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Pre-school vision screening

Screening issues
Systematic reviews

Bandolier has been asked about the value of testing children for amblyopia, defined as a unilateral or, rarely, bilateral decrease of vision for which no obvious cause can be found on physical examination of the eye. The aim of pre-school vision testing in pre-school children is to detect a range of conditions, including amblyopia, refractive errors and non-cosmetic squints which cannot be detected without screening.

Screening issues

The basic principles of screening are that:

Are these conditions met for pre-school vision screening?

Systematic reviews

A systematic review with a heroic search strategy [1], say that they are not.

It found no studies that could document the natural history of squint, amblyopia or refractive errors in three to four year old children. What little information is available argues against the need to treat.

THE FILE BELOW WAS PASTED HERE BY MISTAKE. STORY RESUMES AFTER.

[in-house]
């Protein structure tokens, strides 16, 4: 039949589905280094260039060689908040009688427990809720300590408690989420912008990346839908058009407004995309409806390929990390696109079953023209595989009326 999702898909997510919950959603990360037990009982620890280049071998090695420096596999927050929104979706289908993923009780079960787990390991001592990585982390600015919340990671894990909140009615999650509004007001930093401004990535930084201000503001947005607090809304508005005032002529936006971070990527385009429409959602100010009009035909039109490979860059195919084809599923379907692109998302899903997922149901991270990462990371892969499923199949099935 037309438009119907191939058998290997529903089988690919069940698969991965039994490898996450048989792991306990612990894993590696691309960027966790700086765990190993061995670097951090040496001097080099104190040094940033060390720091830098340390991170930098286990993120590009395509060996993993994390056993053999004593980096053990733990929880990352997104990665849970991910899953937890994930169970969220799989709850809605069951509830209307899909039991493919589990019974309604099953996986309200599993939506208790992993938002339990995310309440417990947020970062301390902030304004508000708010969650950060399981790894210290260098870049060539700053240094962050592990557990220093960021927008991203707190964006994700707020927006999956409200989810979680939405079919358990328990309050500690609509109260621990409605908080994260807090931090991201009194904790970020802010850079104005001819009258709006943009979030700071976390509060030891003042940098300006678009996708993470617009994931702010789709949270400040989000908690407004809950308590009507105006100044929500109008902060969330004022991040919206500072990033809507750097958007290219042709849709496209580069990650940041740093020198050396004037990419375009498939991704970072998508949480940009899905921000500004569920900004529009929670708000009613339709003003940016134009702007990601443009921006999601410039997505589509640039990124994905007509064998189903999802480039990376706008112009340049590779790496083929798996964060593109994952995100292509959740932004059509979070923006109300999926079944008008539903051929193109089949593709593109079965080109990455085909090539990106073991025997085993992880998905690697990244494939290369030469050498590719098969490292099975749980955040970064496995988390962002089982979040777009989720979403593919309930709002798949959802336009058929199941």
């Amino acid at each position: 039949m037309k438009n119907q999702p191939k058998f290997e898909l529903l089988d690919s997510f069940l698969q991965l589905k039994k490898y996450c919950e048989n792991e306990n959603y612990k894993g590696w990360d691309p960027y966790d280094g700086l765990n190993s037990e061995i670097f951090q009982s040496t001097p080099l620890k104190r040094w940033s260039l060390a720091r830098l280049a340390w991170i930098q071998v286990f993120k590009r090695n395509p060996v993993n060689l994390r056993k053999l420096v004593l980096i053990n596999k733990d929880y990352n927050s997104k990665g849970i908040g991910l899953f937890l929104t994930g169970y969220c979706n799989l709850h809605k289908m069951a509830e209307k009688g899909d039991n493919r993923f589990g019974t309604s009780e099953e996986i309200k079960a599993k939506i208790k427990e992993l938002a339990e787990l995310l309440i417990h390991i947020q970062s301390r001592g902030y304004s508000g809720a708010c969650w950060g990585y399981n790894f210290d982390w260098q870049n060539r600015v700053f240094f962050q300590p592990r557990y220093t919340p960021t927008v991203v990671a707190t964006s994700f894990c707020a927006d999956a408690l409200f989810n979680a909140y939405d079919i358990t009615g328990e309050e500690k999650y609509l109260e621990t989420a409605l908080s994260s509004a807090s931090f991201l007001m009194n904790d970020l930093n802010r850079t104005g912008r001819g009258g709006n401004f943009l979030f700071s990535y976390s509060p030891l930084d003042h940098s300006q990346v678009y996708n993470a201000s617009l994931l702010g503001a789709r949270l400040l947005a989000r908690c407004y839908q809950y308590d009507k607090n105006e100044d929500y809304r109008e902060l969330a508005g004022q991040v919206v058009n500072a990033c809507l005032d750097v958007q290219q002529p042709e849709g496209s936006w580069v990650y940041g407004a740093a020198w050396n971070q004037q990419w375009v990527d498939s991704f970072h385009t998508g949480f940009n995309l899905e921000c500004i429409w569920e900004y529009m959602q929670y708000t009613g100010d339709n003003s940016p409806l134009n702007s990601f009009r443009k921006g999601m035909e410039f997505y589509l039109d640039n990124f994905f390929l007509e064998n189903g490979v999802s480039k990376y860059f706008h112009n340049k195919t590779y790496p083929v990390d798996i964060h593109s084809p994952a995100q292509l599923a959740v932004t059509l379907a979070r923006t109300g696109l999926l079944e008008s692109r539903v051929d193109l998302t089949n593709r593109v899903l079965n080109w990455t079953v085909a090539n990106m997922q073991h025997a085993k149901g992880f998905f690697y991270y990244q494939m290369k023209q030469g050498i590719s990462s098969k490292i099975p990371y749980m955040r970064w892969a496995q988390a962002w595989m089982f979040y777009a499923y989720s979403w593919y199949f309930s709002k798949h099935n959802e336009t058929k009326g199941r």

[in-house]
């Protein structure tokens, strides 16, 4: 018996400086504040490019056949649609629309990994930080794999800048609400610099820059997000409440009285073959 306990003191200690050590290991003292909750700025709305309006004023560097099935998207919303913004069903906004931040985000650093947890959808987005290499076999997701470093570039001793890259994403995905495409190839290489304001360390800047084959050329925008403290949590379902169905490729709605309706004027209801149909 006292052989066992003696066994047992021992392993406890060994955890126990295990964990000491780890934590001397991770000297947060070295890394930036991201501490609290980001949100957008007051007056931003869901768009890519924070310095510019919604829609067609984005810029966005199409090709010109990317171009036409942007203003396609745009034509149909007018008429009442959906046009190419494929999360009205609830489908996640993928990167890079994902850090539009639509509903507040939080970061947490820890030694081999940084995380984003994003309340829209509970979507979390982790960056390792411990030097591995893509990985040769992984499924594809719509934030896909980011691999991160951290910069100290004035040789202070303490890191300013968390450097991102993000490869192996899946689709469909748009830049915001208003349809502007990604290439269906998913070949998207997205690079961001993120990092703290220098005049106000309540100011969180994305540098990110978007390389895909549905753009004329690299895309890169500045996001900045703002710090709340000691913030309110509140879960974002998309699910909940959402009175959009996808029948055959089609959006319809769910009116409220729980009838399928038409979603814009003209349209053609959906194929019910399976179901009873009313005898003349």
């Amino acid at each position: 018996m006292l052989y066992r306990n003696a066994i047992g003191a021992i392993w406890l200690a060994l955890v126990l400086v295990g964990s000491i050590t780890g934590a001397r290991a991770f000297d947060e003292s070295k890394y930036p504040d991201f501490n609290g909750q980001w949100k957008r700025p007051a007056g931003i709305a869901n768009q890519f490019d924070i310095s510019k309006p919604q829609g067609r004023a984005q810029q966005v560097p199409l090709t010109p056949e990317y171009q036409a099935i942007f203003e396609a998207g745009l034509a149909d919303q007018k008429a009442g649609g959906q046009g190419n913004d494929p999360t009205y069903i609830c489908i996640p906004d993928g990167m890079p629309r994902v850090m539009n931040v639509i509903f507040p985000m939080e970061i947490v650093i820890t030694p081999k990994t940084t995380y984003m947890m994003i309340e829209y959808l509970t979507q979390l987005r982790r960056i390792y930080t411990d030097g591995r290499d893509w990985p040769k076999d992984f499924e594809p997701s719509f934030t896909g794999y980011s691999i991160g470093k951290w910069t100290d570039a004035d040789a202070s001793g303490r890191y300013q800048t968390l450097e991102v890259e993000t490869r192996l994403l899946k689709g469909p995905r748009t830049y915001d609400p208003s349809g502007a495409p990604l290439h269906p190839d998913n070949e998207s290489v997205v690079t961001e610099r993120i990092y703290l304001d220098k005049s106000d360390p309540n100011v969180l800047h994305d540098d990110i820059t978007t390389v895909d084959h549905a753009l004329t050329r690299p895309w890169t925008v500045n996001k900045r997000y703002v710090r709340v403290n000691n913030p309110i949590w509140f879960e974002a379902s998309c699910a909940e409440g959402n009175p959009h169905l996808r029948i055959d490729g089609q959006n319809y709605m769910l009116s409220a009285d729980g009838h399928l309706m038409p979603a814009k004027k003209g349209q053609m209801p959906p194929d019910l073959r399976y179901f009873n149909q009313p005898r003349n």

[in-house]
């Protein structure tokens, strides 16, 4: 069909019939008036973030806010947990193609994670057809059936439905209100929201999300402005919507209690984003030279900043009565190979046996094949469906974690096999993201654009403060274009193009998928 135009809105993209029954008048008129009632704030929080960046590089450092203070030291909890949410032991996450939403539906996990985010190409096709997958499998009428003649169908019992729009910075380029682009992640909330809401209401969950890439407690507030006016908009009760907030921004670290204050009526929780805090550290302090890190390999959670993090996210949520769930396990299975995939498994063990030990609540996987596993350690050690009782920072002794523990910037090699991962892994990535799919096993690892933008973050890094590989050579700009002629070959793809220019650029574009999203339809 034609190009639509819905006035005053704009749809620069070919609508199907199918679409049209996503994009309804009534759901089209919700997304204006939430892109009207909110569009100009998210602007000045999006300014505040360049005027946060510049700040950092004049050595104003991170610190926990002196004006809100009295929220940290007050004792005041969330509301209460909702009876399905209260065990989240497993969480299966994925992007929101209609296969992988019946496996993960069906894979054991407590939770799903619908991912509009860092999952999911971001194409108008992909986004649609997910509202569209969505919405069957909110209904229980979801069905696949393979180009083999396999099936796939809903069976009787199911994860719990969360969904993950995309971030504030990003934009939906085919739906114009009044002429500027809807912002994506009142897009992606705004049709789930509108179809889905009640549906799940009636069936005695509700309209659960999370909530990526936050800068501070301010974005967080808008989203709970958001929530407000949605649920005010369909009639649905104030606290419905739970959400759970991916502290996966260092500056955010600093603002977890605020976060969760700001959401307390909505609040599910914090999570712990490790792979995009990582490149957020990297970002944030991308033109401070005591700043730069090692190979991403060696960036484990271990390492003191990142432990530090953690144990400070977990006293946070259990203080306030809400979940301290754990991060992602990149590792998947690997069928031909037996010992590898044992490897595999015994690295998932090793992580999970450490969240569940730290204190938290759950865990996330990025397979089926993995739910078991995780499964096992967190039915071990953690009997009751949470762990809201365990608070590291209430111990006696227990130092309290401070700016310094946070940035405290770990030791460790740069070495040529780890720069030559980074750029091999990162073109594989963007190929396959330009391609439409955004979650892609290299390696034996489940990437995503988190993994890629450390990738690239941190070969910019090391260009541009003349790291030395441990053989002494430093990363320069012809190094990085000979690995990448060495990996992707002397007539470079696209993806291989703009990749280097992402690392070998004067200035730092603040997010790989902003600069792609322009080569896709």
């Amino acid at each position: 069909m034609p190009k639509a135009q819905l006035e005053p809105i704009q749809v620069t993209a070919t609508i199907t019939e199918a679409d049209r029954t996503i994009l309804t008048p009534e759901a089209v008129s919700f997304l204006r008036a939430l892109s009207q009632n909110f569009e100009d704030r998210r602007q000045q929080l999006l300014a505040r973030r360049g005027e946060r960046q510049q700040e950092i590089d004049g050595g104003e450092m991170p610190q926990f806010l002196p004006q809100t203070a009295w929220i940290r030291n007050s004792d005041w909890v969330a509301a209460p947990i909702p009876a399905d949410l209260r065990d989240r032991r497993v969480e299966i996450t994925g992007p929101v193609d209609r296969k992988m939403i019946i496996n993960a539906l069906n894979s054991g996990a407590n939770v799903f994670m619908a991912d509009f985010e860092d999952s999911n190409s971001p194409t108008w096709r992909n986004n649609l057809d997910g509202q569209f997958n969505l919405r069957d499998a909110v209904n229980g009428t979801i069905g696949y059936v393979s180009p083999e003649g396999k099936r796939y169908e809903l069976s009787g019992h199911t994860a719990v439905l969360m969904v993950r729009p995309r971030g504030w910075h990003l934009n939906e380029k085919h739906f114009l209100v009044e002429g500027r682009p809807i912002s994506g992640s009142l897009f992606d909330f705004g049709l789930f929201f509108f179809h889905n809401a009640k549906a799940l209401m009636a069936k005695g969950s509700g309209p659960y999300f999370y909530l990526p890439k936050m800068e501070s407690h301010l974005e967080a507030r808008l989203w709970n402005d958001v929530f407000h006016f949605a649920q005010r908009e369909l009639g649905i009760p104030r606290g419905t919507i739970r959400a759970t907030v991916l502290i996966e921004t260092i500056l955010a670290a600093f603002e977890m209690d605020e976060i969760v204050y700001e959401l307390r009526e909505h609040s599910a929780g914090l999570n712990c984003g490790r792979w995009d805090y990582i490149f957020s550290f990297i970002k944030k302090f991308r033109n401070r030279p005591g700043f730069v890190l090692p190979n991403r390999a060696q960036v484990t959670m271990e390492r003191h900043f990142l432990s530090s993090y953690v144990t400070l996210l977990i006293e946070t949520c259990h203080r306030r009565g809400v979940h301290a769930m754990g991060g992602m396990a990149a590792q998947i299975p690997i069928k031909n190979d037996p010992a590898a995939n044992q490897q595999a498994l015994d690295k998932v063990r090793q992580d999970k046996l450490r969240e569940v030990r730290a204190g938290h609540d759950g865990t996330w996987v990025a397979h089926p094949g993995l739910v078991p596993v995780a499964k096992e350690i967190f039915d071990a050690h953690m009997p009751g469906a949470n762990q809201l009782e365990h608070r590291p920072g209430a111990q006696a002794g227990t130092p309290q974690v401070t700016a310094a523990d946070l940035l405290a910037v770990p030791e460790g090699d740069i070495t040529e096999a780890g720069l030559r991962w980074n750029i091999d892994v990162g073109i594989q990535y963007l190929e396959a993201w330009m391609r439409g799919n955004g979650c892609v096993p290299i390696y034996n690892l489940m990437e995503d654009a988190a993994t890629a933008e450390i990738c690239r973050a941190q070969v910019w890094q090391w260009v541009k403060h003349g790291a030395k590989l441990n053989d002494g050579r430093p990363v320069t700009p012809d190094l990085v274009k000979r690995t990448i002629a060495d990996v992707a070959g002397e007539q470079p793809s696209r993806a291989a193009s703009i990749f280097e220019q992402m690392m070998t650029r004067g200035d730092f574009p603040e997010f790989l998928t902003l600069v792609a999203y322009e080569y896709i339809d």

Another systematic review of vision screening tests for detection of amblyopia [2] looked for high quality studies meeting stringent criteria for evaluation of diagnostic tests. It found four studies, only one of which addressed traditional vision screening. In comparison with ophthalmologic examination the test had a sensitivity of about 12% and a specificity of 99% in a population with a prevalence of 6%.

Randomised trials of treatment [2] were small in both number and size. None compared patching with no patching


It could hardly be claimed, even by the most enthusiastic supporter of pre-school vision testing, that there is any significant evidence that screening is effective. Clearly there are many more aspects than Bandolier has time for here, but again, the evidence in these other areas is slight.


  1. SK Snowden, SL Stewart-Brown. Preschool vision screening: results of a systematic review. CRD Report 9, NHS Centre for Reviews and Dissemination, April 1997.
  2. AR Kemper, PA Margolis, SM Downs, WC Bordley. A systematic review of vision screening tests for the detection of amblyopia. Pediatrics 1999 104: 1220-1222.
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